3 NATIONAL MUSEUM - Celdran suggests visiting on a Sunday when admission is free. The museum, a must for every self-respecting Filipino, is a repository of the Philippines’ natural and cultural heritage, housed in three buildings in Manila, and comprised of the National Art Gallery, Museum of the Filipino People, and Planetarium. The art gallery is the permanent home of Filipino artist Juan Luna’s immortal masterpiece, Spolarium, painted in 1884, as well as the priceless works of Filipino masters such as Fernando Amorsolo, Vicente Mananansala, Jose Joya, Cesar Legaspi, H.R. Ocampo, visual artist BenCab and sculptors Napoleon Abueva and Guillermo Tolentino. Its significant collections span from archeological finds from as early as 16,000 B.C. to modern-day animals in its zoological collection. At the adjacent building, one can find the Museum of the Filipino People, four floors of changing exhibits including artifacts, treasures and armaments recovered from the Spanish battleship, San Diego. The museum shop sells Filipino handicraft and trinkets ideal for souvenirs. • National Art Gallery Museum of the Filipino People exhibit days are from Wednesday to Sunday, 10am to 4:30pm, Tel: +632/ 527 0278 • Planetarium exhibit days are from Tuesday to Saturday, 9am to 4:30pm, Tel: +632/ 527 7889 • Museum is located on Padre Burgos Avenue • Email

4 AMERICAN MEMORIAL CEMETERY - Located on 152 acres of land on a plateau in Taguig City, the American Memorial, with its 17,206 graves, is the largest cemetery in the Pacific for the US military dead of World War II. It also contains the war dead from the Philippines and allied forces. The memorial is a great vantage point for viewing the city. Dy’s favorite spots are the benches around the memorial, offering a view of the cemetery’s well-manicured lawns and plots that form a symmetrical, circular pattern hemmed with tropical trees and shrubbery. Fernandez suggests visitors take a good look at the chapel and the 25 mosaics that dramatize the achievements of the US forces in the Pacific, China, India, and Burma during WWII. The cemetery is open daily to the public from 9am to 5pm except Christmas and New Year’s Day. A staff member is on duty to answer questions and escort relatives to grave and memorial sites.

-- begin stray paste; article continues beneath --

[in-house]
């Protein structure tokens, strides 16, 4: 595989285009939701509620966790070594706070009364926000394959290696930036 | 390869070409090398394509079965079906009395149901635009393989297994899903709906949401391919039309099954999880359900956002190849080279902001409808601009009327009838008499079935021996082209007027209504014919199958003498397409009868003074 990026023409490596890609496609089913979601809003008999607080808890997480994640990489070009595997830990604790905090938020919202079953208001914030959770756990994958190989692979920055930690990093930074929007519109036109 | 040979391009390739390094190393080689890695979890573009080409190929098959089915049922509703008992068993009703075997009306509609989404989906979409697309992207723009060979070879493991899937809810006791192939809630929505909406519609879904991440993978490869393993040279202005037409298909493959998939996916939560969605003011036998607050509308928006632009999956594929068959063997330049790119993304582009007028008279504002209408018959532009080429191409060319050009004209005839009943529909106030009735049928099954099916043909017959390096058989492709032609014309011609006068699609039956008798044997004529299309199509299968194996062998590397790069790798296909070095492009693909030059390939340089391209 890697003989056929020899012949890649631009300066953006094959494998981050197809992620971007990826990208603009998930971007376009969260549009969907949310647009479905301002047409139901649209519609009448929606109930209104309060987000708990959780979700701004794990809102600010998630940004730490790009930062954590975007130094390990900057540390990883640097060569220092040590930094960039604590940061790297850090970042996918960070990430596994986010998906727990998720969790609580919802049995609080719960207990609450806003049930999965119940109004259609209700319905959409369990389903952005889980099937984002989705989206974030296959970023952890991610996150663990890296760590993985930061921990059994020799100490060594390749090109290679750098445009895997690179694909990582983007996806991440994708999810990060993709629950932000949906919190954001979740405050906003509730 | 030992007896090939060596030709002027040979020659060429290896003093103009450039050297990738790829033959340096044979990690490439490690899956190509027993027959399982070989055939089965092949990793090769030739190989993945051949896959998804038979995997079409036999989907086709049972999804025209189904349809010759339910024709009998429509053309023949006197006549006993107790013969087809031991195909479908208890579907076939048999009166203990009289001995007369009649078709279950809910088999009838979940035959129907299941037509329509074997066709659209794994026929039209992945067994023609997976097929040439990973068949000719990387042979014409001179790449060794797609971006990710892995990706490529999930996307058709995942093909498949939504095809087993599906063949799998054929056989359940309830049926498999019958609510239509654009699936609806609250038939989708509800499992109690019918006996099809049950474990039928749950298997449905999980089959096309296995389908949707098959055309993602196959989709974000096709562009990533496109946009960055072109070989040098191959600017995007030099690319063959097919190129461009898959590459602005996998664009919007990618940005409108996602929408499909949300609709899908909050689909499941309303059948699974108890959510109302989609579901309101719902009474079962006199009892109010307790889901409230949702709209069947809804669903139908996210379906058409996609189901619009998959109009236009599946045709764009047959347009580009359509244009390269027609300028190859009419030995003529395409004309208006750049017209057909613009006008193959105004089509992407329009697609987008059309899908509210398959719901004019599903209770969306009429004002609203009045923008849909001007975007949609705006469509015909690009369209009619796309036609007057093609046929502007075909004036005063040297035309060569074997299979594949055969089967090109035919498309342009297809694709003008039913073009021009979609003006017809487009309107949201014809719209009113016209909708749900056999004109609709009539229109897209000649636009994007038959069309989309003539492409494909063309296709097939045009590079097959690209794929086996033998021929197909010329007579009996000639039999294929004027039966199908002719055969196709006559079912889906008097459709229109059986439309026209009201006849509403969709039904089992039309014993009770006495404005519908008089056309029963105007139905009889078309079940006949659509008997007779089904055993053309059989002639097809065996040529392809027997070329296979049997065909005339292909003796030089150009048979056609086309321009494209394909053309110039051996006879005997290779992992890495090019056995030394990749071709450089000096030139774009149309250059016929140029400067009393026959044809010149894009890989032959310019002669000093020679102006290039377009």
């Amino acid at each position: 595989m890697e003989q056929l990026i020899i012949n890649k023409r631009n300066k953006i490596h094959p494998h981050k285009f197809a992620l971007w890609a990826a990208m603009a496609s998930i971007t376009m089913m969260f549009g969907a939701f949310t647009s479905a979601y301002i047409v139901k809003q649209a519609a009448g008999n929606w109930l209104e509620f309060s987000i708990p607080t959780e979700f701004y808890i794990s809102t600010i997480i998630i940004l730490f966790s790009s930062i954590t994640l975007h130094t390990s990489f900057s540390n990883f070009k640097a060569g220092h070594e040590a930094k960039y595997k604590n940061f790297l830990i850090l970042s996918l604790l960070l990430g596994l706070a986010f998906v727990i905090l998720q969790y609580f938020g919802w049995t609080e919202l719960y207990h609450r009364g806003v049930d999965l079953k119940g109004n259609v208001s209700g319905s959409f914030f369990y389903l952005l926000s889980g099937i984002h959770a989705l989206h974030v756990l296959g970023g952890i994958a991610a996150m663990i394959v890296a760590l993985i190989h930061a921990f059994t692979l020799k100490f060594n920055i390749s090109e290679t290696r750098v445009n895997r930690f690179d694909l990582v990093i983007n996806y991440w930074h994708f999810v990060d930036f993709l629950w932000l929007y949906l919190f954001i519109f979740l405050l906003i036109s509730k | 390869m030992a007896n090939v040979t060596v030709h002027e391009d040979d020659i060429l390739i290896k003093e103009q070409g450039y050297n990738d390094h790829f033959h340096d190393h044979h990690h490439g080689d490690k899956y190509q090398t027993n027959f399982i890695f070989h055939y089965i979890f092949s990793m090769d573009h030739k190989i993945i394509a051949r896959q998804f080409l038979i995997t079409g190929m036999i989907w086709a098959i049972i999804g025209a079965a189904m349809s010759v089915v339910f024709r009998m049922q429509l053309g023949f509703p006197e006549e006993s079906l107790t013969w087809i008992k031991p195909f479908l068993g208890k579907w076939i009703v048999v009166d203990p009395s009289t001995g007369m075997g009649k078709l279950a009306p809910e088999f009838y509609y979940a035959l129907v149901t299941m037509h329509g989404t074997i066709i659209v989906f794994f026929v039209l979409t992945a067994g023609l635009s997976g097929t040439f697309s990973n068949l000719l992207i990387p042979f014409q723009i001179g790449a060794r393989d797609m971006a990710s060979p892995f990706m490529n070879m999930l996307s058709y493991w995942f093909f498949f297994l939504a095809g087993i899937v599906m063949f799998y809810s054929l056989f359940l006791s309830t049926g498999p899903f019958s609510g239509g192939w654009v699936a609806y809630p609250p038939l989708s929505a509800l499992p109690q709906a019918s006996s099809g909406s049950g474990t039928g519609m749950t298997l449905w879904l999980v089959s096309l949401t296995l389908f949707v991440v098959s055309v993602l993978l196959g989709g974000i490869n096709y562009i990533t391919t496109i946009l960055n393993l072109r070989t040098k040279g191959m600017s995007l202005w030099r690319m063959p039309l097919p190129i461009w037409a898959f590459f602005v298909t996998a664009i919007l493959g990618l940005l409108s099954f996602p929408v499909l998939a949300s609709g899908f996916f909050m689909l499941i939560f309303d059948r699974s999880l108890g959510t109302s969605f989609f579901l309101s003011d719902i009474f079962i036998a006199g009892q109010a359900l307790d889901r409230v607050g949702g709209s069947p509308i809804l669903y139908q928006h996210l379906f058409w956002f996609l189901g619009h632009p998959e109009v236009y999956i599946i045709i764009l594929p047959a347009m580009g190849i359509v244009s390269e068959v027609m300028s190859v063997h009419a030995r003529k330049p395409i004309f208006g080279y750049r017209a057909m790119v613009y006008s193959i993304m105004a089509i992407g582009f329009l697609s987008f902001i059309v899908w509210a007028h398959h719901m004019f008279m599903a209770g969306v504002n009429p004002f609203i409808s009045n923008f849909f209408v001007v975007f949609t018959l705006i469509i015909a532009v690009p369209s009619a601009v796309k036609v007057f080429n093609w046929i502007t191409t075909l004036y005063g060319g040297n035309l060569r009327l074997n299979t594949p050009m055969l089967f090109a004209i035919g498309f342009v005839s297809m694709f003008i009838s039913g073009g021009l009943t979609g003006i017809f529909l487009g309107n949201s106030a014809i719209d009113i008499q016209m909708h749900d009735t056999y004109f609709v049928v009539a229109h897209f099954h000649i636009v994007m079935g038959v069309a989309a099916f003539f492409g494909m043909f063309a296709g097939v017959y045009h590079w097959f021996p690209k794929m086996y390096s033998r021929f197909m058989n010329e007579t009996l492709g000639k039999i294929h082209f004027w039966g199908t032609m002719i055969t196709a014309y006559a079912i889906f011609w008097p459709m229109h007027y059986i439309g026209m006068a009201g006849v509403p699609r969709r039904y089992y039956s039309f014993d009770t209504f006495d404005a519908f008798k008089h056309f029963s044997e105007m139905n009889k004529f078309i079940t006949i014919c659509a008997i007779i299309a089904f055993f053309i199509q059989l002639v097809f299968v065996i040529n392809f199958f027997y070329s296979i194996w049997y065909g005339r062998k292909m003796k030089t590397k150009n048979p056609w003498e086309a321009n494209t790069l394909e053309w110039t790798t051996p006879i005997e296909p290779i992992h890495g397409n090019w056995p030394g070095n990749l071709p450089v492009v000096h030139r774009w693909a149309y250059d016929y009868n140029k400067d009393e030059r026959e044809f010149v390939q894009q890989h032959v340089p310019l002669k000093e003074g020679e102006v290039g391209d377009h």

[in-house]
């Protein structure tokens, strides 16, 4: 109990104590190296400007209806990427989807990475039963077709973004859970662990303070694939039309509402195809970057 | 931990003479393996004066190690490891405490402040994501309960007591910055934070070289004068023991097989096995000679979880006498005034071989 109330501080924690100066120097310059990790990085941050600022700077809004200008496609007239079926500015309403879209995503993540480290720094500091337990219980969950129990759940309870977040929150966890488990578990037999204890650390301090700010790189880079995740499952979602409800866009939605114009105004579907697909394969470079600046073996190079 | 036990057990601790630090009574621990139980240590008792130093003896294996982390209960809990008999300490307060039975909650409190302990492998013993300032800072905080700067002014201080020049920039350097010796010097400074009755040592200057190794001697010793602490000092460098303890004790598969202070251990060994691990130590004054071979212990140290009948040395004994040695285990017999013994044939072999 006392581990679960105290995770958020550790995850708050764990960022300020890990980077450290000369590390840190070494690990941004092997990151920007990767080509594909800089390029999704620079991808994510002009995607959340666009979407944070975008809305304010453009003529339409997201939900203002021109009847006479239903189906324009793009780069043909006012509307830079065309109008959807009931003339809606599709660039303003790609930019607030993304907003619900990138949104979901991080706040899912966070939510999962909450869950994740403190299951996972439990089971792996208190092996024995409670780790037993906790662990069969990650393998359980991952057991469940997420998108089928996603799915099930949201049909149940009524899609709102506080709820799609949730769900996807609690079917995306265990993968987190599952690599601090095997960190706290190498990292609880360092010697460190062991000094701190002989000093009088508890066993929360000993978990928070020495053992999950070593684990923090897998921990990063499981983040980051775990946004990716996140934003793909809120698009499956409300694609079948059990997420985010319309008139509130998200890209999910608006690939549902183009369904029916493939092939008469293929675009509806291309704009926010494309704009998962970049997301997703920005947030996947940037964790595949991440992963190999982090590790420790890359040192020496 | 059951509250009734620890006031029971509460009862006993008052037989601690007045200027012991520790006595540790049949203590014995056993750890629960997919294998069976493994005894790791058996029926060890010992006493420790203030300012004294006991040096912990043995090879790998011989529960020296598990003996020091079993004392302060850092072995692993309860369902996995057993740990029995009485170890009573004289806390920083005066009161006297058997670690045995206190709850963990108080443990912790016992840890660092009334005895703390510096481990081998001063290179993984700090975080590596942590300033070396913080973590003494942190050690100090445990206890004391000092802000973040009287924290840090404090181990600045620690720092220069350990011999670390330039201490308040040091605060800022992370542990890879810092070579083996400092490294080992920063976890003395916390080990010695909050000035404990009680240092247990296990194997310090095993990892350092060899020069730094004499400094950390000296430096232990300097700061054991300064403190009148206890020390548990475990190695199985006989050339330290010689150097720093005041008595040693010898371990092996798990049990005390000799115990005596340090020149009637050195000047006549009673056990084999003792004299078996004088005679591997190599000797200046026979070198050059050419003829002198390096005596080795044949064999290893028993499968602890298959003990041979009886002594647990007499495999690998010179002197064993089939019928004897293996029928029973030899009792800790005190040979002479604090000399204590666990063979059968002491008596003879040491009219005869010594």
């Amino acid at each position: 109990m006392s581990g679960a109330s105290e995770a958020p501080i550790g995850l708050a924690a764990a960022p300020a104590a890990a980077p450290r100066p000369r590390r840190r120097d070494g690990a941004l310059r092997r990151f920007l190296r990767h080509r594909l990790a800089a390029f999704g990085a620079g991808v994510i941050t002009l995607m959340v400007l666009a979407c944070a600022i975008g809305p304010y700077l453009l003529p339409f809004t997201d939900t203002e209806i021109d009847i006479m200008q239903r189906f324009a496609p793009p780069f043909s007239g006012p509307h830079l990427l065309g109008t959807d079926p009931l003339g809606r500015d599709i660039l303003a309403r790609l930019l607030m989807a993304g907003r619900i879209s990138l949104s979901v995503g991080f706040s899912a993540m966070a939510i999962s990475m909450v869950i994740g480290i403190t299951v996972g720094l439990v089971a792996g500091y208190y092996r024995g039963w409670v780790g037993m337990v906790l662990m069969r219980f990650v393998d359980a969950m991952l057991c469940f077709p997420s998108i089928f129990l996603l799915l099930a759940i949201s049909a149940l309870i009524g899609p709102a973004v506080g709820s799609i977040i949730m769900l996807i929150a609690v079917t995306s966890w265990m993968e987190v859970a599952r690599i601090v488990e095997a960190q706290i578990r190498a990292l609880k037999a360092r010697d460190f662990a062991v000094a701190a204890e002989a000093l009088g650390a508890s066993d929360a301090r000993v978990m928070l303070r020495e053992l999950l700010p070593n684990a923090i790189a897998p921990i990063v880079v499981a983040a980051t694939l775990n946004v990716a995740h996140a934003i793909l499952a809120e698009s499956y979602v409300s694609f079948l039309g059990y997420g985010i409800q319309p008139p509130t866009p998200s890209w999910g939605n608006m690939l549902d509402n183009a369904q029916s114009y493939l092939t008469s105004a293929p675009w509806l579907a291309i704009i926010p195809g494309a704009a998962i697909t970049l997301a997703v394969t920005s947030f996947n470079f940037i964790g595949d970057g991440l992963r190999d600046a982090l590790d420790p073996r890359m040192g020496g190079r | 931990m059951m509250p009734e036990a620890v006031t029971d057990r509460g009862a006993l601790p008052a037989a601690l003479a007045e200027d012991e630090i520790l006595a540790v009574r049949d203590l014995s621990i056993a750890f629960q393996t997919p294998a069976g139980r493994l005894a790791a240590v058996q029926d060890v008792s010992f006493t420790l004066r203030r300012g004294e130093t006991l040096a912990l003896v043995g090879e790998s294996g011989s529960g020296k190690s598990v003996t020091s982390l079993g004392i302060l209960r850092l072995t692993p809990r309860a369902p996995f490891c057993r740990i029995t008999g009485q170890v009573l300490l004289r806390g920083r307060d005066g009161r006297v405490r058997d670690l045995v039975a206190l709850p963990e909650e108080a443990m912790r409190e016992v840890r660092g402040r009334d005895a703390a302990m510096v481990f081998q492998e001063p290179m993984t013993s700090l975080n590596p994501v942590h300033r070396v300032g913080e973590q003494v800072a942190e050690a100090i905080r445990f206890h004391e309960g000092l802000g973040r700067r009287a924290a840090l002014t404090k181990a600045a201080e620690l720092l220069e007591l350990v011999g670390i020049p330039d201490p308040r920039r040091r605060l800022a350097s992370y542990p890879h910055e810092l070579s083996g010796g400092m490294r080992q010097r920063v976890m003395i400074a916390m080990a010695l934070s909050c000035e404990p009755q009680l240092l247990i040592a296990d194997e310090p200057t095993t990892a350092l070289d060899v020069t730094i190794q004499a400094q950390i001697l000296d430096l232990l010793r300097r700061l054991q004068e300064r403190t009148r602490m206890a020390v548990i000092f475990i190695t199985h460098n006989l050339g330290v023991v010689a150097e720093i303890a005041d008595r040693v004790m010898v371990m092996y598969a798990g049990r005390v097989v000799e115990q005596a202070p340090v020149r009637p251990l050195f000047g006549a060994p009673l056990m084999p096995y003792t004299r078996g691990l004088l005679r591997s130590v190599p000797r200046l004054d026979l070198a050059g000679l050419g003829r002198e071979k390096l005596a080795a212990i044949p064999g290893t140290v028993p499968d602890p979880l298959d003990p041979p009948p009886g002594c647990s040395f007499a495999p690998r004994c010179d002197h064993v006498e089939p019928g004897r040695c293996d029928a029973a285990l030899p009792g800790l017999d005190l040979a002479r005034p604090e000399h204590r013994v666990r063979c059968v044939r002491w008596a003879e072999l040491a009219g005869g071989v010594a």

5 LUNETA - The 58-hectare Rizal Park, named after Philippine national hero Jose Rizal, who died defending his patriotic belief and immortalized in a monument erected in the park, is a favorite weekend place for Filipinos wanting to spend time away from the malls. The park, or Luneta, stretches from Taft Avenue to the seawall of Manila Bay, and has gardens, plazas, a stadium observatory, open-air concert hall, light and sound theater, fountains, playgrounds and food outlets. History buffs will appreciate the Lights and Sounds of Rizal, an audio-visual and three-dimensional diorama of Rizal’s execution, with life-sized sculptures by Eduardo Castrillo. There’s also an open air theater presentation, The Martyrdom of Dr. Jose Rizal, featuring a 30-minute dramatization of Rizal’s final hours. The Lights and Sounds of Rizal is shown Wednesday to Sunday, 7pm-7:30pm (Tagalog version) and 8pm-8:30pm (English version) while guided tours are from Wednesday to Sunday, 9am-5pm. Both come with a fee. 
UP NEXT: Get to know your Manila guides and their favorite Manila haunts.  Watch out for A Manileño's Manila, Part 2 featuring Carlos Celdran

Attribution: Article culled from Seair InFlight Magazine, February-March 2010 issue All text and photos by Oggie Ramos except Rizal Park photo by Ferdz Decena.  • Layout and art direction by Jocas A. See For subscriptions, call (+632) 8402803